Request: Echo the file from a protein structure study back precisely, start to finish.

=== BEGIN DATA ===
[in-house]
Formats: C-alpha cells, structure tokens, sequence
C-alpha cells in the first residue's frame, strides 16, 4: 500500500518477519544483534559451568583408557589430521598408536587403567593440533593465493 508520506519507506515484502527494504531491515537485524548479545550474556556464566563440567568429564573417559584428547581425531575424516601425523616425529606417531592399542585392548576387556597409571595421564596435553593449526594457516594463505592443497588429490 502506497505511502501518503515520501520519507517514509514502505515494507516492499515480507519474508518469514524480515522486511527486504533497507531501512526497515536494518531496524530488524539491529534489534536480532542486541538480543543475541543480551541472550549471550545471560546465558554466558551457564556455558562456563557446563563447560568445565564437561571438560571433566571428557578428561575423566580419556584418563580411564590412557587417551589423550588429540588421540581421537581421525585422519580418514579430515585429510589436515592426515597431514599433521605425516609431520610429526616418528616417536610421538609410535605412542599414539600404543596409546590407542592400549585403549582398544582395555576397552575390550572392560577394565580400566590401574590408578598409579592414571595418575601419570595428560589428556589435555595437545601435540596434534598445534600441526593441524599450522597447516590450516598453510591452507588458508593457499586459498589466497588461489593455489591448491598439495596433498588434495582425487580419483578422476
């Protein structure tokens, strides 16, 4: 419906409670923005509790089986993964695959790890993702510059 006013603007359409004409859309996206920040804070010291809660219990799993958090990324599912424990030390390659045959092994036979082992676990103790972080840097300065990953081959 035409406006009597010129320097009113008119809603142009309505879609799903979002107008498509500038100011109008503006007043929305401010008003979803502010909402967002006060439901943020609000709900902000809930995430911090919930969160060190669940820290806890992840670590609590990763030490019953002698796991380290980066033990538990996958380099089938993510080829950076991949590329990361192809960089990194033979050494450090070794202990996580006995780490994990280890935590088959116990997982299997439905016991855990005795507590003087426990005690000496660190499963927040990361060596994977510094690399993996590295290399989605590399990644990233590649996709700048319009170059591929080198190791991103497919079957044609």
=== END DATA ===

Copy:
[in-house]
Formats: C-alpha cells, structure tokens, sequence
C-alpha cells in the first residue's frame, strides 16, 4: 500500500518477519544483534559451568583408557589430521598408536587403567593440533593465493 508520506519507506515484502527494504531491515537485524548479545550474556556464566563440567568429564573417559584428547581425531575424516601425523616425529606417531592399542585392548576387556597409571595421564596435553593449526594457516594463505592443497588429490 502506497505511502501518503515520501520519507517514509514502505515494507516492499515480507519474508518469514524480515522486511527486504533497507531501512526497515536494518531496524530488524539491529534489534536480532542486541538480543543475541543480551541472550549471550545471560546465558554466558551457564556455558562456563557446563563447560568445565564437561571438560571433566571428557578428561575423566580419556584418563580411564590412557587417551589423550588429540588421540581421537581421525585422519580418514579430515585429510589436515592426515597431514599433521605425516609431520610429526616418528616417536610421538609410535605412542599414539600404543596409546590407542592400549585403549582398544582395555576397552575390550572392560577394565580400566590401574590408578598409579592414571595418575601419570595428560589428556589435555595437545601435540596434534598445534600441526593441524599450522597447516590450516598453510591452507588458508593457499586459498589466497588461489593455489591448491598439495596433498588434495582425487580419483578422476
């Protein structure tokens, strides 16, 4: 419906409670923005509790089986993964695959790890993702510059 006013603007359409004409859309996206920040804070010291809660219990799993958090990324599912424990030390390659045959092994036979082992676990103790972080840097300065990953081959 035409406006009597010129320097009113008119809603142009309505879609799903979002107008498509500038100011109008503006007043929305401010008003979803502010909402967002006060439901943020609000709900902000809930995430911090919930969160060190669940820290806890992840670590609590990763030490019953002698796991380290980066033990538990996958380099089938993510080829950076991949590329990361192809960089990194033979050494450090070794202990996580006995780490994990280890935590088959116990997982299997439905016991855990005795507590003087426990005690000496660190499963927040990361060596994977510094690399993996590295290399989605590399990644990233590649996709700048319009170059591929080198190791991103497919079957044609």